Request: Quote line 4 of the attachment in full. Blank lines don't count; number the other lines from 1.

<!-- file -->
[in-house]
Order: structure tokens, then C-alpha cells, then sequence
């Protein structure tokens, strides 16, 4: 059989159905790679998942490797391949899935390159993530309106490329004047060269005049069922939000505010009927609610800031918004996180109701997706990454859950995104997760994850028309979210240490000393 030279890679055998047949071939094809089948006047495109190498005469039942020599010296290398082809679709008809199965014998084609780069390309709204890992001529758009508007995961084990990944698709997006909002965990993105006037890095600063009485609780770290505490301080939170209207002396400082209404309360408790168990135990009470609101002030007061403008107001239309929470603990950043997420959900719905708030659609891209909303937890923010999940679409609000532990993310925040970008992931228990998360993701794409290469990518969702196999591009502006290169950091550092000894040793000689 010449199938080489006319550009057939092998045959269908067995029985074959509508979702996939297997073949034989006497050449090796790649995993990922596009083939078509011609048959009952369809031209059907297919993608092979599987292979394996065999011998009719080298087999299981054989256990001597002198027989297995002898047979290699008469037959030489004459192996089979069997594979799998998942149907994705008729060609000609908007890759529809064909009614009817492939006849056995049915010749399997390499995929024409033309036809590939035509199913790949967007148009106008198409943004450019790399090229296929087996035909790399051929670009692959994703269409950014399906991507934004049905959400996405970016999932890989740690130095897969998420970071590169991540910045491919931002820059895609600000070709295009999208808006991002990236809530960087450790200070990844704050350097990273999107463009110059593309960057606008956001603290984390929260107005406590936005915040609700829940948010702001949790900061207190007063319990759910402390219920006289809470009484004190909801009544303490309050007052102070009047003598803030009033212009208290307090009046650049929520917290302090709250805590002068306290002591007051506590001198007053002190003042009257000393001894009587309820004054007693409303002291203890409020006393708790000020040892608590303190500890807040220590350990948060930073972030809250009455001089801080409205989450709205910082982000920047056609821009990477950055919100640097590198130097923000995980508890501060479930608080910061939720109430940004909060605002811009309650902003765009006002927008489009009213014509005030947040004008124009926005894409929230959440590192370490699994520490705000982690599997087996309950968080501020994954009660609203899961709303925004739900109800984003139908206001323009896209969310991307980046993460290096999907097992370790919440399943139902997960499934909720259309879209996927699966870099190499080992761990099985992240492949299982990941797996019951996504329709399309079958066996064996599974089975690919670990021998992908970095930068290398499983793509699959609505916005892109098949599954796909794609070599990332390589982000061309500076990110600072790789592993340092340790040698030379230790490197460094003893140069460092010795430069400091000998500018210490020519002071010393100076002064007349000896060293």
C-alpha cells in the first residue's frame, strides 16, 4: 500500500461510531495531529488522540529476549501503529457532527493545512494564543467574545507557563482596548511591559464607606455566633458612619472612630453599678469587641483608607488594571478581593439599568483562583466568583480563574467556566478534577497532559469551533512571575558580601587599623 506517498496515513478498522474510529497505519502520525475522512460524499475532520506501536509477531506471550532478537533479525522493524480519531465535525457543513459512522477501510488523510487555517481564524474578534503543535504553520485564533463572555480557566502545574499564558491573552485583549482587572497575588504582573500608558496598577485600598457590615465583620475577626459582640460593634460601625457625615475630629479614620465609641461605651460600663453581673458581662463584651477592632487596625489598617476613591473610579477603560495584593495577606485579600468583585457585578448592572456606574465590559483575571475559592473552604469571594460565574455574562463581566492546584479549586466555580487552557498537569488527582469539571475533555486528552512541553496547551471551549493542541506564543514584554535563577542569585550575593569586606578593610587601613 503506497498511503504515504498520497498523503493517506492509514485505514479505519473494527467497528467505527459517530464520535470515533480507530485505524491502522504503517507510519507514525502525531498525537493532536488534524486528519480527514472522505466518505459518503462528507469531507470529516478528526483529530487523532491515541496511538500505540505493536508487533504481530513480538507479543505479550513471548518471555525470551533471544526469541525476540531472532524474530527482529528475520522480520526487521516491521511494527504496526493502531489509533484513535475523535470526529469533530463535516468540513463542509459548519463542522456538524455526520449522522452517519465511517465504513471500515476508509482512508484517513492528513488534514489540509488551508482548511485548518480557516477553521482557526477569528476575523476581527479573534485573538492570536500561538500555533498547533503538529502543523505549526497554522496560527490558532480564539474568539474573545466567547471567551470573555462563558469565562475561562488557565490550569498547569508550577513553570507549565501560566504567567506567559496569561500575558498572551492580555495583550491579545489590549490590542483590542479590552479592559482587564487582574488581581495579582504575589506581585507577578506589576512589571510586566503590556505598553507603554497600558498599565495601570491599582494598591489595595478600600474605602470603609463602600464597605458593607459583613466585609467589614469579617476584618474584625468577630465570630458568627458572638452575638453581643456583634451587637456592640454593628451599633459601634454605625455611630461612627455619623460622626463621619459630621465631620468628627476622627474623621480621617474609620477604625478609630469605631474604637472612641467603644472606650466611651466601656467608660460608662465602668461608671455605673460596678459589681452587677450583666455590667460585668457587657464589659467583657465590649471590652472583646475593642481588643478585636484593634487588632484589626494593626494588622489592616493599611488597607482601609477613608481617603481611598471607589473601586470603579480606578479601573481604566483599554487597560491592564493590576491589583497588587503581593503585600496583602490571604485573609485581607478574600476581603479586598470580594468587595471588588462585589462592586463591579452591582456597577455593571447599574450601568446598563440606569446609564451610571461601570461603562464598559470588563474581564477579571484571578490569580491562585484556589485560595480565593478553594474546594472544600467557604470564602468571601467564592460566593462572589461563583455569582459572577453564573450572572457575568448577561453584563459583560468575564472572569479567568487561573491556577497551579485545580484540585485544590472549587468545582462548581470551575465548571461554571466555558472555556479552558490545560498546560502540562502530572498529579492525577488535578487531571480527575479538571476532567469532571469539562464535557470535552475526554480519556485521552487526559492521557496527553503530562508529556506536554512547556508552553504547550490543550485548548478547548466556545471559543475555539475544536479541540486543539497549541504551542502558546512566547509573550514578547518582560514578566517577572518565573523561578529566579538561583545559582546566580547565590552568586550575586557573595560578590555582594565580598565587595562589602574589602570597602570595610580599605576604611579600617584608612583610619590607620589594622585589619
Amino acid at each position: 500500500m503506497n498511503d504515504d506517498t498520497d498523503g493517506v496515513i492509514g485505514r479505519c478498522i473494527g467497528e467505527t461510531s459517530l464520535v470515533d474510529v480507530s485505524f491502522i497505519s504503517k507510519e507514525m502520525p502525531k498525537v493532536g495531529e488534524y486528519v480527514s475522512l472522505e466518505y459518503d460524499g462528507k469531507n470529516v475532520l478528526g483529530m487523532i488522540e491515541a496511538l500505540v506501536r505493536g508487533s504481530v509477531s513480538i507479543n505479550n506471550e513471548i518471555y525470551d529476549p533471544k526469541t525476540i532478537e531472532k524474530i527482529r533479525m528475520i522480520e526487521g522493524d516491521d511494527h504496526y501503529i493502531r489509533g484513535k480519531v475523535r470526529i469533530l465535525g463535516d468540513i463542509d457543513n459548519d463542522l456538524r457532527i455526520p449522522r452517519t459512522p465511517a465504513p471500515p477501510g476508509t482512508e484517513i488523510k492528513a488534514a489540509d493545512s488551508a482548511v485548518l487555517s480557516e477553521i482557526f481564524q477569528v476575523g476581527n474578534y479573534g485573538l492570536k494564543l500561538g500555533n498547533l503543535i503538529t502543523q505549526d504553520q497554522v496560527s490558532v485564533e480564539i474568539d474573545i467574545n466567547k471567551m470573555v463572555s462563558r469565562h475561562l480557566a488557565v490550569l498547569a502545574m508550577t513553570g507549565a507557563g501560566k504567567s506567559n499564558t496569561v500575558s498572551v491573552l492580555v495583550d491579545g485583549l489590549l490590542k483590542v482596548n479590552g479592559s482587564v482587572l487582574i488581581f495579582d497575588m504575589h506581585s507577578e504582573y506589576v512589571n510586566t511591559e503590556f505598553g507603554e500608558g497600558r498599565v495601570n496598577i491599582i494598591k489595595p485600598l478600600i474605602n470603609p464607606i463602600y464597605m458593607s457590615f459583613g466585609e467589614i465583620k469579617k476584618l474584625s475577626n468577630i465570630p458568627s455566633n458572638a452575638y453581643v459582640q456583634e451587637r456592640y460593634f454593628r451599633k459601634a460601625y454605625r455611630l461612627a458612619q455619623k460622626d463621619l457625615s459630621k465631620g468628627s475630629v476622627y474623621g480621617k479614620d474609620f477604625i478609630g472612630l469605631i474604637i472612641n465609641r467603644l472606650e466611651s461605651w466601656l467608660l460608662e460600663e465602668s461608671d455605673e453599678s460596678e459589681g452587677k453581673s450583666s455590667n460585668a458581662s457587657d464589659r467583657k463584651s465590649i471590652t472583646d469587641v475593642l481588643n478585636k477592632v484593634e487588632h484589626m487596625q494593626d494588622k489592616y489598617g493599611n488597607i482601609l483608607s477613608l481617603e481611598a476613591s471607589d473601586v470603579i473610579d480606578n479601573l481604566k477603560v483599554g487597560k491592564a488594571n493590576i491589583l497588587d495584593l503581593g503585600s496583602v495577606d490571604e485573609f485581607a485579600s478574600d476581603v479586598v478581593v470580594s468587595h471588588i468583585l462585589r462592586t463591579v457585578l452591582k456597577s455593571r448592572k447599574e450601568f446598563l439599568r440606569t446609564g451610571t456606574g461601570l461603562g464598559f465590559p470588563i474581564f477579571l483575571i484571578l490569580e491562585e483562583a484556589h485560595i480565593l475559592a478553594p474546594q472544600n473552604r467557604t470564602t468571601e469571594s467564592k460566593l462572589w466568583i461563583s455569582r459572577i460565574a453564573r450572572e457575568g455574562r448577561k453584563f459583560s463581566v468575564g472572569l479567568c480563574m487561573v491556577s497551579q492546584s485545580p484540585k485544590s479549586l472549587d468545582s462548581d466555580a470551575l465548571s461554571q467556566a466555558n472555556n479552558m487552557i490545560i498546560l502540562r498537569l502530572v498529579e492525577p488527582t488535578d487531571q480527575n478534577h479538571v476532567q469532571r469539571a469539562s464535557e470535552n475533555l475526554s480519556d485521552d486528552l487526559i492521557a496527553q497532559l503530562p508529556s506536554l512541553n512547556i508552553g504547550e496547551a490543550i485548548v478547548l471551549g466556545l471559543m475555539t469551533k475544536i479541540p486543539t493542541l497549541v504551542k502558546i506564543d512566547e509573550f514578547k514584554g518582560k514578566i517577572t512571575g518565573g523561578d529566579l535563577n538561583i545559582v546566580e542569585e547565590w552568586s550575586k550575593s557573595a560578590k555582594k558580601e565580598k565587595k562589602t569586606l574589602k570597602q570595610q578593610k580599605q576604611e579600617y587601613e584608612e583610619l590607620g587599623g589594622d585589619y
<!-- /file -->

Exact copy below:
C-alpha cells in the first residue's frame, strides 16, 4: 500500500461510531495531529488522540529476549501503529457532527493545512494564543467574545507557563482596548511591559464607606455566633458612619472612630453599678469587641483608607488594571478581593439599568483562583466568583480563574467556566478534577497532559469551533512571575558580601587599623 506517498496515513478498522474510529497505519502520525475522512460524499475532520506501536509477531506471550532478537533479525522493524480519531465535525457543513459512522477501510488523510487555517481564524474578534503543535504553520485564533463572555480557566502545574499564558491573552485583549482587572497575588504582573500608558496598577485600598457590615465583620475577626459582640460593634460601625457625615475630629479614620465609641461605651460600663453581673458581662463584651477592632487596625489598617476613591473610579477603560495584593495577606485579600468583585457585578448592572456606574465590559483575571475559592473552604469571594460565574455574562463581566492546584479549586466555580487552557498537569488527582469539571475533555486528552512541553496547551471551549493542541506564543514584554535563577542569585550575593569586606578593610587601613 503506497498511503504515504498520497498523503493517506492509514485505514479505519473494527467497528467505527459517530464520535470515533480507530485505524491502522504503517507510519507514525502525531498525537493532536488534524486528519480527514472522505466518505459518503462528507469531507470529516478528526483529530487523532491515541496511538500505540505493536508487533504481530513480538507479543505479550513471548518471555525470551533471544526469541525476540531472532524474530527482529528475520522480520526487521516491521511494527504496526493502531489509533484513535475523535470526529469533530463535516468540513463542509459548519463542522456538524455526520449522522452517519465511517465504513471500515476508509482512508484517513492528513488534514489540509488551508482548511485548518480557516477553521482557526477569528476575523476581527479573534485573538492570536500561538500555533498547533503538529502543523505549526497554522496560527490558532480564539474568539474573545466567547471567551470573555462563558469565562475561562488557565490550569498547569508550577513553570507549565501560566504567567506567559496569561500575558498572551492580555495583550491579545489590549490590542483590542479590552479592559482587564487582574488581581495579582504575589506581585507577578506589576512589571510586566503590556505598553507603554497600558498599565495601570491599582494598591489595595478600600474605602470603609463602600464597605458593607459583613466585609467589614469579617476584618474584625468577630465570630458568627458572638452575638453581643456583634451587637456592640454593628451599633459601634454605625455611630461612627455619623460622626463621619459630621465631620468628627476622627474623621480621617474609620477604625478609630469605631474604637472612641467603644472606650466611651466601656467608660460608662465602668461608671455605673460596678459589681452587677450583666455590667460585668457587657464589659467583657465590649471590652472583646475593642481588643478585636484593634487588632484589626494593626494588622489592616493599611488597607482601609477613608481617603481611598471607589473601586470603579480606578479601573481604566483599554487597560491592564493590576491589583497588587503581593503585600496583602490571604485573609485581607478574600476581603479586598470580594468587595471588588462585589462592586463591579452591582456597577455593571447599574450601568446598563440606569446609564451610571461601570461603562464598559470588563474581564477579571484571578490569580491562585484556589485560595480565593478553594474546594472544600467557604470564602468571601467564592460566593462572589461563583455569582459572577453564573450572572457575568448577561453584563459583560468575564472572569479567568487561573491556577497551579485545580484540585485544590472549587468545582462548581470551575465548571461554571466555558472555556479552558490545560498546560502540562502530572498529579492525577488535578487531571480527575479538571476532567469532571469539562464535557470535552475526554480519556485521552487526559492521557496527553503530562508529556506536554512547556508552553504547550490543550485548548478547548466556545471559543475555539475544536479541540486543539497549541504551542502558546512566547509573550514578547518582560514578566517577572518565573523561578529566579538561583545559582546566580547565590552568586550575586557573595560578590555582594565580598565587595562589602574589602570597602570595610580599605576604611579600617584608612583610619590607620589594622585589619